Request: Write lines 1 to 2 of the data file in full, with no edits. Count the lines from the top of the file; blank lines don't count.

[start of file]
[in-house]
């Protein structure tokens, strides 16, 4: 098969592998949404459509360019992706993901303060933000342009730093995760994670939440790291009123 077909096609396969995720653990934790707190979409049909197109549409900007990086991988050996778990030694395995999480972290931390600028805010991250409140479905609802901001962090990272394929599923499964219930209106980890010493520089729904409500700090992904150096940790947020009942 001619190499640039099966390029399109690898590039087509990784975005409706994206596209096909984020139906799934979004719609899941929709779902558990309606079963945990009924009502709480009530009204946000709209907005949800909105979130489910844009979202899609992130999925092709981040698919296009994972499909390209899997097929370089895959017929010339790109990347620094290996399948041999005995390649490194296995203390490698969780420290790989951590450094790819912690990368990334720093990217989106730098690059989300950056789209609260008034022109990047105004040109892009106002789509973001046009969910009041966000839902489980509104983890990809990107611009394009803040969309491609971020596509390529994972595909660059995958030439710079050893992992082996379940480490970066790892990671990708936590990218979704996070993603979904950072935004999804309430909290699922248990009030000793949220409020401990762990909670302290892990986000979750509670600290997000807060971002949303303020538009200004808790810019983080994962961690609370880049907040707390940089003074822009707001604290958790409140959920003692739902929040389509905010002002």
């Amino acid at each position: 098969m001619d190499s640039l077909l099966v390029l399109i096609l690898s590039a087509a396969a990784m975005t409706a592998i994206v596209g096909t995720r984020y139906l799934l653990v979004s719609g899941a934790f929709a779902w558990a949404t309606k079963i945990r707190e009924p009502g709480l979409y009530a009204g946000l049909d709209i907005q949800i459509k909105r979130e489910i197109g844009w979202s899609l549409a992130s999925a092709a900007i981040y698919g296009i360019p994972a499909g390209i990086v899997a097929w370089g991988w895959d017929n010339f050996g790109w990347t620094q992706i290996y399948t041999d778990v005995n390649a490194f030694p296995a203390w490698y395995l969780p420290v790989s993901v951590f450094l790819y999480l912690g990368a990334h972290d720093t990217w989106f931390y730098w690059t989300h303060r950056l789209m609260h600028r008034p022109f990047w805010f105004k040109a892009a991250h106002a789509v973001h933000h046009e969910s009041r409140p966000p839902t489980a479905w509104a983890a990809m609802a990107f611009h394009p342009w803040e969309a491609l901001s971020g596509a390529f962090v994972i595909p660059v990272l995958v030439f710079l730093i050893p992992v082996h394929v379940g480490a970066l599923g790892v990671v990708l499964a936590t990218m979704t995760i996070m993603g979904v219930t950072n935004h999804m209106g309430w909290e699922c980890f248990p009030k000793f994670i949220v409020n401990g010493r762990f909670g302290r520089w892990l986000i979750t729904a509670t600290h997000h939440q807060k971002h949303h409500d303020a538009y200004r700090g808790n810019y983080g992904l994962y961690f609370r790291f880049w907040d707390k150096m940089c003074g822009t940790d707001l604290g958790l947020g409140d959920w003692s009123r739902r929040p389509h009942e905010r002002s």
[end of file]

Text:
[in-house]
């Protein structure tokens, strides 16, 4: 098969592998949404459509360019992706993901303060933000342009730093995760994670939440790291009123 077909096609396969995720653990934790707190979409049909197109549409900007990086991988050996778990030694395995999480972290931390600028805010991250409140479905609802901001962090990272394929599923499964219930209106980890010493520089729904409500700090992904150096940790947020009942 001619190499640039099966390029399109690898590039087509990784975005409706994206596209096909984020139906799934979004719609899941929709779902558990309606079963945990009924009502709480009530009204946000709209907005949800909105979130489910844009979202899609992130999925092709981040698919296009994972499909390209899997097929370089895959017929010339790109990347620094290996399948041999005995390649490194296995203390490698969780420290790989951590450094790819912690990368990334720093990217989106730098690059989300950056789209609260008034022109990047105004040109892009106002789509973001046009969910009041966000839902489980509104983890990809990107611009394009803040969309491609971020596509390529994972595909660059995958030439710079050893992992082996379940480490970066790892990671990708936590990218979704996070993603979904950072935004999804309430909290699922248990009030000793949220409020401990762990909670302290892990986000979750509670600290997000807060971002949303303020538009200004808790810019983080994962961690609370880049907040707390940089003074822009707001604290958790409140959920003692739902929040389509905010002002």